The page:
After each simulated attack, individuals receive feedback on their actions. This helps in understanding specific vulnerabilities, areas of improvement, and reinforces correct behavior.

Security-First Culture

Awareness programs instill a mindset where every individual becomes a gatekeeper. This collective approach significantly reduces potential entry points for cybercriminals.

Your Biggest Security Risks Start With An Email​

Equip your employees with the knowledge and tools they need to identify and respond to phishing attempts and other email-based threats. Educate people as individuals and focus your training efforts where needed most; you can drastically reduce the risk of successful attacks.

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Safeguard Your Business from Cyberattacks

Extend Visibility

Know what you're up against. We can help you identify your IT system's weak points, categorize the assets that are vulnerable, and pinpoint the most likely threats. This knowledge will help you take action to protect your business proactively. 

Prioritize Action

Identifying risks is just the first step; you need to act on them. We can help you develop a clear action plan that prioritizes your actions based on the level of threat, potential impact, and resources.

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Don't keep cyber security risks a secret - communication is key. Get a clear view of your business's cyber risk with Holm Security. Our platform provides security executives and business leaders with centralized and business-aligned insights, including actionable insights into your overall cyber risk.


Learn More about Social Engineering

What is Social Engineering?

Social engineering is the act of manipulating people into divulging confidential information or performing specific actions, usually for malicious purposes. This method exploits human psychology instead of technical hacking techniques to gain access to buildings, systems, or data. The best defense against social engineering is awareness. By knowing the different tactics and being cautious when giving out information or taking actions based on unsolicited requests, individuals can significantly reduce their chances of becoming a victim of such attacks.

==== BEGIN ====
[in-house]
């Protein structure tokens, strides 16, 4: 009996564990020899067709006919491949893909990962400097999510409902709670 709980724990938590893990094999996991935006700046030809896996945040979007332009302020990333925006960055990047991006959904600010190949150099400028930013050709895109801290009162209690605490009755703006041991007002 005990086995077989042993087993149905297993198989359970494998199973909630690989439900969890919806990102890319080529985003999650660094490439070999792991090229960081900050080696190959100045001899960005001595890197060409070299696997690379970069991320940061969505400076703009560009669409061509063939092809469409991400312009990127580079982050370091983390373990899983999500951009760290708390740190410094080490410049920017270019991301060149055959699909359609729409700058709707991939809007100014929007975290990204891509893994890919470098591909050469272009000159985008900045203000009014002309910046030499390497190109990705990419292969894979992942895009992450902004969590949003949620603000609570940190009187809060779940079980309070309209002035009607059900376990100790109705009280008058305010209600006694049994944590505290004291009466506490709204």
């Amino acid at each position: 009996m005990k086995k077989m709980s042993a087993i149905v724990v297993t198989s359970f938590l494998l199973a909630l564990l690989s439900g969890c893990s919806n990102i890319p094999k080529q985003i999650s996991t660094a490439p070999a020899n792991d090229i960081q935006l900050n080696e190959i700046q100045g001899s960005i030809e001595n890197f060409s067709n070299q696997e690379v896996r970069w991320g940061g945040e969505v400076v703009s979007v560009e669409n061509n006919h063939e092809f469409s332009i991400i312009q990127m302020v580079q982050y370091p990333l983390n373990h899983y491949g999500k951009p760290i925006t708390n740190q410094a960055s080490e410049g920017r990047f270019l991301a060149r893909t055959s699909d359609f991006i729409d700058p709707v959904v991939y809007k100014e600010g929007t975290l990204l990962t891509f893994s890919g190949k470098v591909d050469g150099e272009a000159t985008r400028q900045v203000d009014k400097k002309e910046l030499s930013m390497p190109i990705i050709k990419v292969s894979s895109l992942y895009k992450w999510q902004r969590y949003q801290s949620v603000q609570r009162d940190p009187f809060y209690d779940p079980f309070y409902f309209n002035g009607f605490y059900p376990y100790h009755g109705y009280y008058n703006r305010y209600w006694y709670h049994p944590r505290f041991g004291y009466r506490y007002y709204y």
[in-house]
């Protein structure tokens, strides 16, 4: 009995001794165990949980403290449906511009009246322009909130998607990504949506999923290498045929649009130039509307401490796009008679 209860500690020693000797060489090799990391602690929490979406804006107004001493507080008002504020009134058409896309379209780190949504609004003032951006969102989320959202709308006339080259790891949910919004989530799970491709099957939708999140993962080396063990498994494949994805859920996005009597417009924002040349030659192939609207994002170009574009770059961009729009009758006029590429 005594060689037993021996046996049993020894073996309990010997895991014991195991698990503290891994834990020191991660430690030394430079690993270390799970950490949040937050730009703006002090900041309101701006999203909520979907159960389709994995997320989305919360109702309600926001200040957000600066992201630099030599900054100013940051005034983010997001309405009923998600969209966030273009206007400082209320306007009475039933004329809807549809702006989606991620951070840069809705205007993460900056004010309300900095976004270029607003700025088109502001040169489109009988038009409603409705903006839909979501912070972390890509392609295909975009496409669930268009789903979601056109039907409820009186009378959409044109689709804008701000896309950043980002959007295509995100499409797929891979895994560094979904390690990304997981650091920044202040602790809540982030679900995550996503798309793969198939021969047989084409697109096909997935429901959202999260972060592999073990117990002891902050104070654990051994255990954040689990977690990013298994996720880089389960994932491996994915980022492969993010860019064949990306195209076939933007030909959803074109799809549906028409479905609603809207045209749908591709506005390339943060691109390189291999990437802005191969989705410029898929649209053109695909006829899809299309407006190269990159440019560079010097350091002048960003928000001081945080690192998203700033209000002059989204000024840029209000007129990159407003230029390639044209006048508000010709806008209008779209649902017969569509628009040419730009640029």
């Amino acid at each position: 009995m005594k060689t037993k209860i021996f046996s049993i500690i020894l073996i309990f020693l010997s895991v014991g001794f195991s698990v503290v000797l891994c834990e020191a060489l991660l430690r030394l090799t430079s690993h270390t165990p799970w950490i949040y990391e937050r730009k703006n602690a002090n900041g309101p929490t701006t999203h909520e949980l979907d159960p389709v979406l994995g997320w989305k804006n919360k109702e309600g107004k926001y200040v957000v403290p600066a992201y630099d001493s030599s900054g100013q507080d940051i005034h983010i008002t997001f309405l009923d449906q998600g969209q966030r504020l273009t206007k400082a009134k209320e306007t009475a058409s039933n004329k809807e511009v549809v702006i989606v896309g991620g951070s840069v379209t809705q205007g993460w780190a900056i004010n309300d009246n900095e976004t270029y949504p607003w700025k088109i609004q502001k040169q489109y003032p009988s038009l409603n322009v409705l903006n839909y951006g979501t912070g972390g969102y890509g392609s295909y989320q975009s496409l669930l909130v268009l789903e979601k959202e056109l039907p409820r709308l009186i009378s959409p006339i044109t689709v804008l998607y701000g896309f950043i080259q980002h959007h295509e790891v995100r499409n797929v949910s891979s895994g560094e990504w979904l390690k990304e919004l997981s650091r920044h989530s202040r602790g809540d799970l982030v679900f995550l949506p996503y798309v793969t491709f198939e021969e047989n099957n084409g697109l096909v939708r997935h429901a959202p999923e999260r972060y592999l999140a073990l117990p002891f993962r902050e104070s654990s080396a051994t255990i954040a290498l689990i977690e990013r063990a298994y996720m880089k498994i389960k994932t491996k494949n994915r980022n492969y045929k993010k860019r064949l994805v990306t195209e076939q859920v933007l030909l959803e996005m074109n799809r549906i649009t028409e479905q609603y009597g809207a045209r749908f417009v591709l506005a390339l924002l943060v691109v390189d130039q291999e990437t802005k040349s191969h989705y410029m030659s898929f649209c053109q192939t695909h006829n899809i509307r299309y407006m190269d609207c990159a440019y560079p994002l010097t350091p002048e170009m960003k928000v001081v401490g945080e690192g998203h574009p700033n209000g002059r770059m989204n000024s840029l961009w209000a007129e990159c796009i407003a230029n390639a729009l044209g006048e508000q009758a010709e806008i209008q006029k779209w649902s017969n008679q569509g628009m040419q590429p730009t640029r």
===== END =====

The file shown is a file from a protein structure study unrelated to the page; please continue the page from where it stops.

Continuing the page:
How Can You Protect Yourself From Social Engineering?

Protecting oneself from social engineering involves a combination of awareness, habits, and proactive measures. Here are some recommendations:

  • Be Skeptical πŸ”
    Always question unsolicited requests for sensitive information. If someone calls or emails asking for personal or financial data, it's okay to say no and verify their identity first.
  • Guard Personal Information ❌
    Be wary of sharing personal information on social media, which can be used to tailor attacks. If a service or individual asks for more information than seems necessary, question why they need it.
  • Verify Requests βœ…
    If someone contacts you requesting sensitive information or action, call back on an official number you know to be genuine (not the one they give you).
    For emails, check the sender's address carefully for subtle misspellings or odd domain names.
  • Protect Your Computer and Devices πŸ’»
    Install a good antivirus and anti-malware software. Regularly update your operating systems and software.
    Be wary of email attachments and links, even if they seem to come from a trusted source. 
  • Be Wary of Social Manipulation πŸ’’
    Social engineers often prey on people's desires to be helpful or their fear of getting into trouble. It's essential to train yourself and your staff to recognize when they are being manipulated.
  • Stay Updated πŸ“ˆ
    Threats evolve, so regularly update your knowledge and strategies.
    Remember, the key is to cultivate a healthy sense of skepticism and to always double-check before taking actions that might compromise your personal or organizational security.

What Is Phishing Awareness?

Phishing Awareness is the continuous training for employees on how to protect themselves from phishing scams, recognize and respond to attacks, and understand how these attacks work is essential. The training must incorporate realistic phishing attempts in a safe and controlled environment to adequately prepare employees for real attacks.